And it's possible to take it further by incorporating regenerative built environments into manufacturing and production processes. In the mid-1990s, Swiss textiles company Rohner achieved something incredible: their factory mimicked the function of a forest.
Through manufacturing a fully compostable line of textiles, the quality of the wastewater flowing out of the Rohner factory was of a higher quality than the incoming supply – in other words the factory purified the water. The waste trimmings from the manufacturing process, which previously was transported out of the country for ‘specialist incineration’, could now be sold to farmers and gardeners for use as mulch or ground cover, improving local soil conditions.
A decade after deciding to develop the first 100% biodegradable synthetic upholstery fabric, Rohner was generating one third of their revenue with their fully compostable product line, while also reducing operational costs.
In the aftermath of Covid, our perception of physical space has been altered. We have the opportunity to reimagine our relationship with cities and the role that they play on our planet.
Buildings that breathe clean air, factories with waste streams that support healthy farming systems, wetlands that nurture whole cities – all of these and more constitute a positive vision for the future that companies and citizens can rally behind.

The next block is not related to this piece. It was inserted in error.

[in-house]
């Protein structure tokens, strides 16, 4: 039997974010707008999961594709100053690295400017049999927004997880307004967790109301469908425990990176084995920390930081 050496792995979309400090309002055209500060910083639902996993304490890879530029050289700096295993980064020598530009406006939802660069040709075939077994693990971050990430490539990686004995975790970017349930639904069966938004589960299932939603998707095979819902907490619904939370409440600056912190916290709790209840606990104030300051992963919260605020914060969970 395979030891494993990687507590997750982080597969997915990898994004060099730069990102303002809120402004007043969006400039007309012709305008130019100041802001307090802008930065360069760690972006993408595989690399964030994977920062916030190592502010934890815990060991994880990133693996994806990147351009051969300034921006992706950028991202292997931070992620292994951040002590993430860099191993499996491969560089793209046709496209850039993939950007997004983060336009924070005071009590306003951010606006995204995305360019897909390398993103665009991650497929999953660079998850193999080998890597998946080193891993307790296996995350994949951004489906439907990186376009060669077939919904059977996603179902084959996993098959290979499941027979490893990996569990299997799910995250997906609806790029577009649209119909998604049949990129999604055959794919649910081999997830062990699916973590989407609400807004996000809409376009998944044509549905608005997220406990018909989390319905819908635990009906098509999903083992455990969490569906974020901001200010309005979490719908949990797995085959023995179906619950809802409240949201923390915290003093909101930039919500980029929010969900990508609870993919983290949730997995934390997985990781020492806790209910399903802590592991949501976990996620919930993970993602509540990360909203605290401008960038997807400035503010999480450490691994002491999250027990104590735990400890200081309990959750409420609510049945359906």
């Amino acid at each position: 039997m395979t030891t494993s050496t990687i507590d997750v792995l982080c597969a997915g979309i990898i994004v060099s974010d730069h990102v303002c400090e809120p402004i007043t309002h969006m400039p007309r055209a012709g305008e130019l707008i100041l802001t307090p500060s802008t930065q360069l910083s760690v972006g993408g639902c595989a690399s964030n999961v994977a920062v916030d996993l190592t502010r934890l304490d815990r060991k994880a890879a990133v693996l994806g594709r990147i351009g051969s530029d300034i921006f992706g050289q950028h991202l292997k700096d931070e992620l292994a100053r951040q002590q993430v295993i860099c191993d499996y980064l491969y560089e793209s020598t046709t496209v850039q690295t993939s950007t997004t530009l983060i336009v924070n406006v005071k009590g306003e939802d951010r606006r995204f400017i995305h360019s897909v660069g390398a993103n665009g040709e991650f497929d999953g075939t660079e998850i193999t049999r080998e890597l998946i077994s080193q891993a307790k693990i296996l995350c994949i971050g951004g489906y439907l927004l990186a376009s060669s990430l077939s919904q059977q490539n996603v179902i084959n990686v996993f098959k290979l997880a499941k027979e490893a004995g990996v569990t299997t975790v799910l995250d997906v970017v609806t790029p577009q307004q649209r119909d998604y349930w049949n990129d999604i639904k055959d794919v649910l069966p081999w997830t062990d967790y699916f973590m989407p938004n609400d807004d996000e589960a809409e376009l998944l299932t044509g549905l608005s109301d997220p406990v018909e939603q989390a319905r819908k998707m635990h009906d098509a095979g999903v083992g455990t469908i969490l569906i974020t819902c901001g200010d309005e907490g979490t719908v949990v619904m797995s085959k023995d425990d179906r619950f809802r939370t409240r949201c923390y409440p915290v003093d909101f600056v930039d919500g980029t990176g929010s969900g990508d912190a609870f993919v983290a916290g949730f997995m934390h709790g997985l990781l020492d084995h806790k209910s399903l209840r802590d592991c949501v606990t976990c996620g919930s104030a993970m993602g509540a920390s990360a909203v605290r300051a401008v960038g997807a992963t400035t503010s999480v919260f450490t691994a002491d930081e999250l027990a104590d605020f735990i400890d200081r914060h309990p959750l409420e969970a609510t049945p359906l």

Cities need to be a key driver and adopter of regenerative practices and outcomes. And it's not just good for the planet and surrounding communities – it's also good for the bottom line. The saved resources, improvement to staff wellbeing and retention and increase in productivity that result from regenerative design are significant.
We are now in the era of the anthropocene, where human actions have the greatest impact on the planet. We can choose which kind of future we want to build: one that drains the precious and finite resources of our planet, or one that sees people, cities, communities and the natural world flourish within a harmonious cycle of use and regeneration. The choice is ours.